Mass circulation daily Bild applauded the court’s judges for their decision not to let themselves be rushed into taking a quick decision on the constitutionality of the ESM. “It is totally right that the constitutional judges take more time – after all, the question is whether Germany is overburdening itself financially. That would be a lot worse than short term turbulences on the financial markets”, the paper tells its 10m daily readers. Also Bild applauds the nomination of Klaus Regling as the ESM’s chairman. “In any case it is very good that a German occupies this important position. But it is unclear whether he will prevail in the long run against the predominance of Southern Europe”. But the article finishes with worries for the future. The Spanish bank rescue increases the liabilities for Germany, the paper notes. “Should Italy also request aid the burden would almost become unbearable”, Bild concludes.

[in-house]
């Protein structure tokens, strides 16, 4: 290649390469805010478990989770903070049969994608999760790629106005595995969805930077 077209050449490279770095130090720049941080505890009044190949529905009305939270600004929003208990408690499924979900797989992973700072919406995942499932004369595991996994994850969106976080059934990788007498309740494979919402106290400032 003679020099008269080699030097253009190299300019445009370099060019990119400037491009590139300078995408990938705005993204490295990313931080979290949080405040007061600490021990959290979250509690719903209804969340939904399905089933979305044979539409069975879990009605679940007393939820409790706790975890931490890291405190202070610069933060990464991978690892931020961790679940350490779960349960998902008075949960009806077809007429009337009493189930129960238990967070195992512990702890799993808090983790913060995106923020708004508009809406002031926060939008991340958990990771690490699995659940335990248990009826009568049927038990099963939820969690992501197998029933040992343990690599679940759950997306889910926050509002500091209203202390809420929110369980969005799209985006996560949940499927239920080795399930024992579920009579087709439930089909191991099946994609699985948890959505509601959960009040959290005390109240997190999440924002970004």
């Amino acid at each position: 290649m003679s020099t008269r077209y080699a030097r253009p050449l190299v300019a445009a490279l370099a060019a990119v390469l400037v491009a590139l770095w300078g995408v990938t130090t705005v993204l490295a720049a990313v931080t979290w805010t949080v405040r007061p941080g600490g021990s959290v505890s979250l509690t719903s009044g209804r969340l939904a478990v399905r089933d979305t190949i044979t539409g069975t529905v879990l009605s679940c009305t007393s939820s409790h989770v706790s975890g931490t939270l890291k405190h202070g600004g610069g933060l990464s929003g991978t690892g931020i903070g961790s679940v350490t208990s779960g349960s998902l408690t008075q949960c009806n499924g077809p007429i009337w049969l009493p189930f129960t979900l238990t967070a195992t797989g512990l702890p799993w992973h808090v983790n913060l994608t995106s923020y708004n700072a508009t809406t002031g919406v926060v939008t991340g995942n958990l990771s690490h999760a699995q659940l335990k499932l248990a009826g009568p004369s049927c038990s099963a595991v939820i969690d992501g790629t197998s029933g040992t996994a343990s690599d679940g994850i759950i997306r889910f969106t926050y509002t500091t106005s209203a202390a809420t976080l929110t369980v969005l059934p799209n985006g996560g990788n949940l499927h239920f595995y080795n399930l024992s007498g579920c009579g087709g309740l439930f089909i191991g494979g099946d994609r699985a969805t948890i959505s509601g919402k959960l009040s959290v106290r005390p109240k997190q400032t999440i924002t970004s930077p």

That Spanish rescue in full. El Pais has a carpet-bombing style news coverage of the Spanish EU programme that feels a bit like as though the country was invaded. The paper’s main headline says “EU places Spain under guardianship”. The inside headlines talks about “shock therapy”. We presented a few of the measures highlights in yesterday’s briefing. El Pais has the full list of the concrete 32 measures agreed. There can be no doubt that, once implemented, the Spanish banking sector is going to be very different – except of course that all risks remain inside the country. Note especially point number five – which will affect a lot of small savers. This is probably the most important conditions, and may have implications for other countries, including Ireland. Here is the full list, abridged of course.